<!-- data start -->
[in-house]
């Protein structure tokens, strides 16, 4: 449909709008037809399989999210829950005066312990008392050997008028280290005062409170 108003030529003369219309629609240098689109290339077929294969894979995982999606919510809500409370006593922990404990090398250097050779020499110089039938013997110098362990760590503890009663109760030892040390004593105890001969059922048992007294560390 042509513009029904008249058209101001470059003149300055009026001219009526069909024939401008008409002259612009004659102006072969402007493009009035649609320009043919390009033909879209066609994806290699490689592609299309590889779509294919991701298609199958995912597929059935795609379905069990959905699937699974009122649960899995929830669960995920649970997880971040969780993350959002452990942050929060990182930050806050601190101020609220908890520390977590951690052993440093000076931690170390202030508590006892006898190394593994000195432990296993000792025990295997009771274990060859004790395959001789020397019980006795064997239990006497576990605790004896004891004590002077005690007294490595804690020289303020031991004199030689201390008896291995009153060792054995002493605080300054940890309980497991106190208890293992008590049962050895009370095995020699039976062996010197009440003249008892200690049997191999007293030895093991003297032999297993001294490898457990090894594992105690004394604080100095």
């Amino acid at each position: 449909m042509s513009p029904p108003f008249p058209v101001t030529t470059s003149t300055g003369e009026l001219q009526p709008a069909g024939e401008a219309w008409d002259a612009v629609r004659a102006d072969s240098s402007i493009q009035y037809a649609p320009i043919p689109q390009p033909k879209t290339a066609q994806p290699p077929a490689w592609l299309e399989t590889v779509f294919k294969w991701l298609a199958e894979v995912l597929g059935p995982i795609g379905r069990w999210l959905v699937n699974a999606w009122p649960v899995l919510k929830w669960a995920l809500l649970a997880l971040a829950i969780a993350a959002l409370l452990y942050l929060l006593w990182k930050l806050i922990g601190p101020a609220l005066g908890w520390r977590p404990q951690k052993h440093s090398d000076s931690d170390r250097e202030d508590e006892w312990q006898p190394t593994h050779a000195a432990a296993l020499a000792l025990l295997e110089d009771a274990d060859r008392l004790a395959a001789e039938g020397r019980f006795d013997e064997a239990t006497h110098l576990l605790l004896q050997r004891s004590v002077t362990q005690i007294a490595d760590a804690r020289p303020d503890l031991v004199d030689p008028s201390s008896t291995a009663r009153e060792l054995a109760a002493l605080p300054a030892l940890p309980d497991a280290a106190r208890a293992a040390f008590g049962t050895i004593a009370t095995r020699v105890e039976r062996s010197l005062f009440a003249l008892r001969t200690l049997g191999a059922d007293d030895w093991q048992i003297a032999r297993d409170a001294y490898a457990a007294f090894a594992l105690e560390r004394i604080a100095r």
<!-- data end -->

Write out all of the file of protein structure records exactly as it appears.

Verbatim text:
[in-house]
């Protein structure tokens, strides 16, 4: 449909709008037809399989999210829950005066312990008392050997008028280290005062409170 108003030529003369219309629609240098689109290339077929294969894979995982999606919510809500409370006593922990404990090398250097050779020499110089039938013997110098362990760590503890009663109760030892040390004593105890001969059922048992007294560390 042509513009029904008249058209101001470059003149300055009026001219009526069909024939401008008409002259612009004659102006072969402007493009009035649609320009043919390009033909879209066609994806290699490689592609299309590889779509294919991701298609199958995912597929059935795609379905069990959905699937699974009122649960899995929830669960995920649970997880971040969780993350959002452990942050929060990182930050806050601190101020609220908890520390977590951690052993440093000076931690170390202030508590006892006898190394593994000195432990296993000792025990295997009771274990060859004790395959001789020397019980006795064997239990006497576990605790004896004891004590002077005690007294490595804690020289303020031991004199030689201390008896291995009153060792054995002493605080300054940890309980497991106190208890293992008590049962050895009370095995020699039976062996010197009440003249008892200690049997191999007293030895093991003297032999297993001294490898457990090894594992105690004394604080100095």
């Amino acid at each position: 449909m042509s513009p029904p108003f008249p058209v101001t030529t470059s003149t300055g003369e009026l001219q009526p709008a069909g024939e401008a219309w008409d002259a612009v629609r004659a102006d072969s240098s402007i493009q009035y037809a649609p320009i043919p689109q390009p033909k879209t290339a066609q994806p290699p077929a490689w592609l299309e399989t590889v779509f294919k294969w991701l298609a199958e894979v995912l597929g059935p995982i795609g379905r069990w999210l959905v699937n699974a999606w009122p649960v899995l919510k929830w669960a995920l809500l649970a997880l971040a829950i969780a993350a959002l409370l452990y942050l929060l006593w990182k930050l806050i922990g601190p101020a609220l005066g908890w520390r977590p404990q951690k052993h440093s090398d000076s931690d170390r250097e202030d508590e006892w312990q006898p190394t593994h050779a000195a432990a296993l020499a000792l025990l295997e110089d009771a274990d060859r008392l004790a395959a001789e039938g020397r019980f006795d013997e064997a239990t006497h110098l576990l605790l004896q050997r004891s004590v002077t362990q005690i007294a490595d760590a804690r020289p303020d503890l031991v004199d030689p008028s201390s008896t291995a009663r009153e060792l054995a109760a002493l605080p300054a030892l940890p309980d497991a280290a106190r208890a293992a040390f008590g049962t050895i004593a009370t095995r020699v105890e039976r062996s010197l005062f009440a003249l008892r001969t200690l049997g191999a059922d007293d030895w093991q048992i003297a032999r297993d409170a001294y490898a457990a007294f090894a594992l105690e560390r004394i604080a100095r």